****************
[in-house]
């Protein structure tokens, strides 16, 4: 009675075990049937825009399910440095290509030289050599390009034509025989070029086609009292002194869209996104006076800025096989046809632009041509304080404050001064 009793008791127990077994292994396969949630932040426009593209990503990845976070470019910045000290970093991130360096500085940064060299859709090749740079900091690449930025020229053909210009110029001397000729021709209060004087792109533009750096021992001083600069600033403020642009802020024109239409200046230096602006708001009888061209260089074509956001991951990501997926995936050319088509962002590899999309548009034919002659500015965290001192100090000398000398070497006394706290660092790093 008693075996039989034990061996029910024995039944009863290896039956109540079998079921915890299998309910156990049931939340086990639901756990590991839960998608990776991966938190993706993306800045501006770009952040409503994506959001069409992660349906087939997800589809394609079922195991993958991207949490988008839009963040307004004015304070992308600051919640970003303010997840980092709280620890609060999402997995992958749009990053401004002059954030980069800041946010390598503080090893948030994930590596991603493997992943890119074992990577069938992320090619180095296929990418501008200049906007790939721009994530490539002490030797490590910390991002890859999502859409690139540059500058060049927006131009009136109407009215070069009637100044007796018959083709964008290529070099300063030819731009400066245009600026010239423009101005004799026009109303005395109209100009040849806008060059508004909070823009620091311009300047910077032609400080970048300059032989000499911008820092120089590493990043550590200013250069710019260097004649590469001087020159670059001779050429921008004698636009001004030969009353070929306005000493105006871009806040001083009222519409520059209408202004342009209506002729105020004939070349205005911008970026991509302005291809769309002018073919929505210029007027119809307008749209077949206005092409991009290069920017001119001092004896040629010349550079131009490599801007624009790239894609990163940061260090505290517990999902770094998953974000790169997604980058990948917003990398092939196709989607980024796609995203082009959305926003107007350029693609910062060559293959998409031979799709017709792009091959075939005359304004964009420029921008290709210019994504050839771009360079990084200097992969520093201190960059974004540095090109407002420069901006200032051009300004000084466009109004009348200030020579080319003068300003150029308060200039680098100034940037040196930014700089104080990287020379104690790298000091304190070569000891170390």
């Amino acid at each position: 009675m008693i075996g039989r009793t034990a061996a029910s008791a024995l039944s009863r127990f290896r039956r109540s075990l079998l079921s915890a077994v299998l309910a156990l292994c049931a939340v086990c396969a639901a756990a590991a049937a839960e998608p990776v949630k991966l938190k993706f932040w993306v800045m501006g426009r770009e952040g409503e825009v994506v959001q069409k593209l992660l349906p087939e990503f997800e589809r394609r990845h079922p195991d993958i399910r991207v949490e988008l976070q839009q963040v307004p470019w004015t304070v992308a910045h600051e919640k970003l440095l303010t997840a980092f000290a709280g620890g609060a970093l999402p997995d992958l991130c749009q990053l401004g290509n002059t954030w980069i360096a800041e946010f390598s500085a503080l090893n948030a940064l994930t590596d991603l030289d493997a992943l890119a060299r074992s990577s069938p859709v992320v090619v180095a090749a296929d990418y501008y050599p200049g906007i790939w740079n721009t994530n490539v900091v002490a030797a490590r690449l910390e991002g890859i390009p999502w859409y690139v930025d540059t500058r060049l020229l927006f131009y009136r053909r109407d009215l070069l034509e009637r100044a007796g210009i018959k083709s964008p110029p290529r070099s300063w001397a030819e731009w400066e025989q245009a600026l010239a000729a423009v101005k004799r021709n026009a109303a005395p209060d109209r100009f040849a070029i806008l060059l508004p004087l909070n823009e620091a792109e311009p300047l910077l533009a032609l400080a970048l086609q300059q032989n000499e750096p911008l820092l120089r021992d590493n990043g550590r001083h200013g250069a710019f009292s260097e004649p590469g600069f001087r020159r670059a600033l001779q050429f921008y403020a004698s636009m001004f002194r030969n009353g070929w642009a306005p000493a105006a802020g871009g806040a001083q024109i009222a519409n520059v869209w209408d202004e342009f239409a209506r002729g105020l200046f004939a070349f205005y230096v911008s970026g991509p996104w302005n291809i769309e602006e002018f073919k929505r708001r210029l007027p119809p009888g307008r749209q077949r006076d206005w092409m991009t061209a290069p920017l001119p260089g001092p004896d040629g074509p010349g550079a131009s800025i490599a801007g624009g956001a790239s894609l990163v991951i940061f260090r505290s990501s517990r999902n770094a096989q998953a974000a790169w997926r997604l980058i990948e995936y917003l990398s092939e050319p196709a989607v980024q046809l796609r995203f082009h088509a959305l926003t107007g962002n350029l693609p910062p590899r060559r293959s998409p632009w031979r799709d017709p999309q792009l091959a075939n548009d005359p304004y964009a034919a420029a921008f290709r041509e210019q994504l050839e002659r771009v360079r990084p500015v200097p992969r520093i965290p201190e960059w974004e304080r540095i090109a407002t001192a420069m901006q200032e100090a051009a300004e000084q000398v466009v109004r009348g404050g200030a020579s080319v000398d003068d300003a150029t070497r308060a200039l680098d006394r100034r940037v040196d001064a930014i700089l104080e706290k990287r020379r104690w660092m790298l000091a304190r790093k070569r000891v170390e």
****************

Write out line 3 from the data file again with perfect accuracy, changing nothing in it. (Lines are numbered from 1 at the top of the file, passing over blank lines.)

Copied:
């Amino acid at each position: 009675m008693i075996g039989r009793t034990a061996a029910s008791a024995l039944s009863r127990f290896r039956r109540s075990l079998l079921s915890a077994v299998l309910a156990l292994c049931a939340v086990c396969a639901a756990a590991a049937a839960e998608p990776v949630k991966l938190k993706f932040w993306v800045m501006g426009r770009e952040g409503e825009v994506v959001q069409k593209l992660l349906p087939e990503f997800e589809r394609r990845h079922p195991d993958i399910r991207v949490e988008l976070q839009q963040v307004p470019w004015t304070v992308a910045h600051e919640k970003l440095l303010t997840a980092f000290a709280g620890g609060a970093l999402p997995d992958l991130c749009q990053l401004g290509n002059t954030w980069i360096a800041e946010f390598s500085a503080l090893n948030a940064l994930t590596d991603l030289d493997a992943l890119a060299r074992s990577s069938p859709v992320v090619v180095a090749a296929d990418y501008y050599p200049g906007i790939w740079n721009t994530n490539v900091v002490a030797a490590r690449l910390e991002g890859i390009p999502w859409y690139v930025d540059t500058r060049l020229l927006f131009y009136r053909r109407d009215l070069l034509e009637r100044a007796g210009i018959k083709s964008p110029p290529r070099s300063w001397a030819e731009w400066e025989q245009a600026l010239a000729a423009v101005k004799r021709n026009a109303a005395p209060d109209r100009f040849a070029i806008l060059l508004p004087l909070n823009e620091a792109e311009p300047l910077l533009a032609l400080a970048l086609q300059q032989n000499e750096p911008l820092l120089r021992d590493n990043g550590r001083h200013g250069a710019f009292s260097e004649p590469g600069f001087r020159r670059a600033l001779q050429f921008y403020a004698s636009m001004f002194r030969n009353g070929w642009a306005p000493a105006a802020g871009g806040a001083q024109i009222a519409n520059v869209w209408d202004e342009f239409a209506r002729g105020l200046f004939a070349f205005y230096v911008s970026g991509p996104w302005n291809i769309e602006e002018f073919k929505r708001r210029l007027p119809p009888g307008r749209q077949r006076d206005w092409m991009t061209a290069p920017l001119p260089g001092p004896d040629g074509p010349g550079a131009s800025i490599a801007g624009g956001a790239s894609l990163v991951i940061f260090r505290s990501s517990r999902n770094a096989q998953a974000a790169w997926r997604l980058i990948e995936y917003l990398s092939e050319p196709a989607v980024q046809l796609r995203f082009h088509a959305l926003t107007g962002n350029l693609p910062p590899r060559r293959s998409p632009w031979r799709d017709p999309q792009l091959a075939n548009d005359p304004y964009a034919a420029a921008f290709r041509e210019q994504l050839e002659r771009v360079r990084p500015v200097p992969r520093i965290p201190e960059w974004e304080r540095i090109a407002t001192a420069m901006q200032e100090a051009a300004e000084q000398v466009v109004r009348g404050g200030a020579s080319v000398d003068d300003a150029t070497r308060a200039l680098d006394r100034r940037v040196d001064a930014i700089l104080e706290k990287r020379r104690w660092m790298l000091a304190r790093k070569r000891v170390e």